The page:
By Amy Alkon
shared this story
from Advice Goddess Blog.
NSA Spying Is Dangerous Beyond Citizens’ Privacy Concerns
Law professor Glenn Harlan Reynolds points out in USA Today that there’s a threat to our constitutional separation of powers, making it easier for the President to spy on and blackmail his enemies:
As the Framers conceived it, our system of government is divided into three branches — the executive, legislative and judicial — each of which is designed to serve as a check on the others. If the president gets out of control, Congress can defund his efforts, or impeach him, and the judiciary can declare his acts unconstitutional. If Congress passes unconstitutional laws, the president can veto them, or refuse to enforce them, and the judiciary, again, can declare them invalid. If the judiciary gets carried away, the president can appoint new judges, and Congress can change the laws, or even impeach.
But if the federal government has broad domestic-spying powers, and if those are controlled by the executive branch without significant oversight, then the president has the power to snoop on political enemies, getting an advantage in countering their plans, and gathering material that can be used to blackmail or destroy them. With such power in the executive, the traditional role of the other branches as checks would be seriously undermined, and our system of government would veer toward what James Madison in The Federalist No. 47 called “the very definition of tyranny,” that is, “the accumulation of all powers, legislative, executive, and judiciary, in the same hands.”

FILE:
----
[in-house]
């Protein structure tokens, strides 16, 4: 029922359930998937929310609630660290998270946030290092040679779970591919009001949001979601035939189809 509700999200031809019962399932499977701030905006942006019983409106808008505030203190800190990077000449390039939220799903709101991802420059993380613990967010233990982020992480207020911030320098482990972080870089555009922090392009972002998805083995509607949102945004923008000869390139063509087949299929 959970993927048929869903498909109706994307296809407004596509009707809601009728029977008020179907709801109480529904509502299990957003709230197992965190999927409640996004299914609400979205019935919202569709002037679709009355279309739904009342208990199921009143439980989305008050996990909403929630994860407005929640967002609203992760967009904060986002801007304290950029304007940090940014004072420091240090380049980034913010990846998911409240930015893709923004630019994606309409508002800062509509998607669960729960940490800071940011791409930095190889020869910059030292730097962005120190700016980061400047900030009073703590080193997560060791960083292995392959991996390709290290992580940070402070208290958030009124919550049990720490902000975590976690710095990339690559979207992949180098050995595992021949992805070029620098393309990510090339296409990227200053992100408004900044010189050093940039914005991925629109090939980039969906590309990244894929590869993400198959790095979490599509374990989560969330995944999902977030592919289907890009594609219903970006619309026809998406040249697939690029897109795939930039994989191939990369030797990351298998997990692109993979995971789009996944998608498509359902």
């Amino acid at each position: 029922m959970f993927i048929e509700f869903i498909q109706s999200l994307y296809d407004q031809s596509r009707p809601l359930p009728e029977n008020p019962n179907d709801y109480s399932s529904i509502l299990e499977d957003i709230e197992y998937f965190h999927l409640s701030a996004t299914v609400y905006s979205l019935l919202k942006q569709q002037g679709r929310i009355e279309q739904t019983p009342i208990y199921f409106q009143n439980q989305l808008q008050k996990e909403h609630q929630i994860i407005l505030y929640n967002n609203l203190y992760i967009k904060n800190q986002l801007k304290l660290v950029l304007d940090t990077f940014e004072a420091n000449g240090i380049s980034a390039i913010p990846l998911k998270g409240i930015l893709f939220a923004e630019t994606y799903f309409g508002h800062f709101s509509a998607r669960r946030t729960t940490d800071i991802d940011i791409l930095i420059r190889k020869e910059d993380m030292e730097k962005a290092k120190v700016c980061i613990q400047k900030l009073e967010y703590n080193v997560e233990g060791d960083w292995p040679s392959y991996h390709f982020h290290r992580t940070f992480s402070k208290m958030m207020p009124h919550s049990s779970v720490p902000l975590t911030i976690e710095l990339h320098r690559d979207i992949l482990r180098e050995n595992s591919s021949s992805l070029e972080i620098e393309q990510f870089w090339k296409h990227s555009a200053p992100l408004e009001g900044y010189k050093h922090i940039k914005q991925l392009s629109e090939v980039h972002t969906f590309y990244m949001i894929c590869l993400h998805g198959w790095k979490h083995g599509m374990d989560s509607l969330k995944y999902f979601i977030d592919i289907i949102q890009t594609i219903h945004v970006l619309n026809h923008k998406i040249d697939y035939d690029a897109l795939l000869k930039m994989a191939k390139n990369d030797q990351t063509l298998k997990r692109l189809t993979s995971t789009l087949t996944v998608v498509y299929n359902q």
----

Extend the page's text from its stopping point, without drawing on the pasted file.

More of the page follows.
…Rather than counting on leakers to protect us, we need strong structural controls that don’t depend on people being heroically honest or unusually immune to political temptation, two characteristics not in oversupply among our political class. That means that the government shouldn’t be able to spy on Americans without a warrant — a warrant that comes from a different branch of government, and requires probable cause. The government should also have to keep a clear record of who was spied on, and why, and of exactly who had access to the information once it was gathered. We need the kind of extensive audit trails for access to information that, as the Edward Snowden experience clearly illustrates, don’t currently exist.
I especially liked this idea he included:
In addition, we need civil damages — with, perhaps, a waiver of governmental immunities — for abuse of power here. Perhaps we should have bounties for whistleblowers, too, to help encourage wrongdoing to be …read more